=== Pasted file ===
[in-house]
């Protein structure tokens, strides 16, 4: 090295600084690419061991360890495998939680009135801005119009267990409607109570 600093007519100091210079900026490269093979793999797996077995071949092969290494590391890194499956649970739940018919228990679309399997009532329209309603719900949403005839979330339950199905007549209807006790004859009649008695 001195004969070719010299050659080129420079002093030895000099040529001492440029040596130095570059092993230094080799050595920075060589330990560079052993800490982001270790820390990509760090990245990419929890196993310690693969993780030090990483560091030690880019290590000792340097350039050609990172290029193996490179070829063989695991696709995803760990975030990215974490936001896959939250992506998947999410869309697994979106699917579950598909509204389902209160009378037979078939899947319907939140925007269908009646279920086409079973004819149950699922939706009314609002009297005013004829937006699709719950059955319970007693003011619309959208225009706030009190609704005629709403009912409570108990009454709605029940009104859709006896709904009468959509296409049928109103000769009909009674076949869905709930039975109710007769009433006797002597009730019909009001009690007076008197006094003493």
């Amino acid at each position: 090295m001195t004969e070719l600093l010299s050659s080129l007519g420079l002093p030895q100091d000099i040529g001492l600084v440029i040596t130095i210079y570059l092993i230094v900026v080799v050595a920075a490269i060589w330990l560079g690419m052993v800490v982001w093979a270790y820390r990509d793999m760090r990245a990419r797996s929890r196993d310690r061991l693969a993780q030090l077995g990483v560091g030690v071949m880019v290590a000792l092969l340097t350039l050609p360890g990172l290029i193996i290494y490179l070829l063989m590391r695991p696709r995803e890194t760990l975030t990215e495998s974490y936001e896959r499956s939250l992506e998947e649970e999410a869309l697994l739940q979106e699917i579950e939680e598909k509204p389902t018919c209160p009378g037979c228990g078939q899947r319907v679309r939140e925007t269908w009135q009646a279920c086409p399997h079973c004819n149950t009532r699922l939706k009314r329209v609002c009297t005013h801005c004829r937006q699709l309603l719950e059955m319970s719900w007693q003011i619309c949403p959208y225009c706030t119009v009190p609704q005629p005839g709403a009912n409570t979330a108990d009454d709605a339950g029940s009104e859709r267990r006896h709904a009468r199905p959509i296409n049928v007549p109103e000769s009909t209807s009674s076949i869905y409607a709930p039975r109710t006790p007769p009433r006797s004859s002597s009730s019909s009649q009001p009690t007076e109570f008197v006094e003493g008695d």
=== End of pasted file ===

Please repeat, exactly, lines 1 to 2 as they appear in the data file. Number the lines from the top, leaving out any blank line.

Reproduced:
[in-house]
């Protein structure tokens, strides 16, 4: 090295600084690419061991360890495998939680009135801005119009267990409607109570 600093007519100091210079900026490269093979793999797996077995071949092969290494590391890194499956649970739940018919228990679309399997009532329209309603719900949403005839979330339950199905007549209807006790004859009649008695 001195004969070719010299050659080129420079002093030895000099040529001492440029040596130095570059092993230094080799050595920075060589330990560079052993800490982001270790820390990509760090990245990419929890196993310690693969993780030090990483560091030690880019290590000792340097350039050609990172290029193996490179070829063989695991696709995803760990975030990215974490936001896959939250992506998947999410869309697994979106699917579950598909509204389902209160009378037979078939899947319907939140925007269908009646279920086409079973004819149950699922939706009314609002009297005013004829937006699709719950059955319970007693003011619309959208225009706030009190609704005629709403009912409570108990009454709605029940009104859709006896709904009468959509296409049928109103000769009909009674076949869905709930039975109710007769009433006797002597009730019909009001009690007076008197006094003493």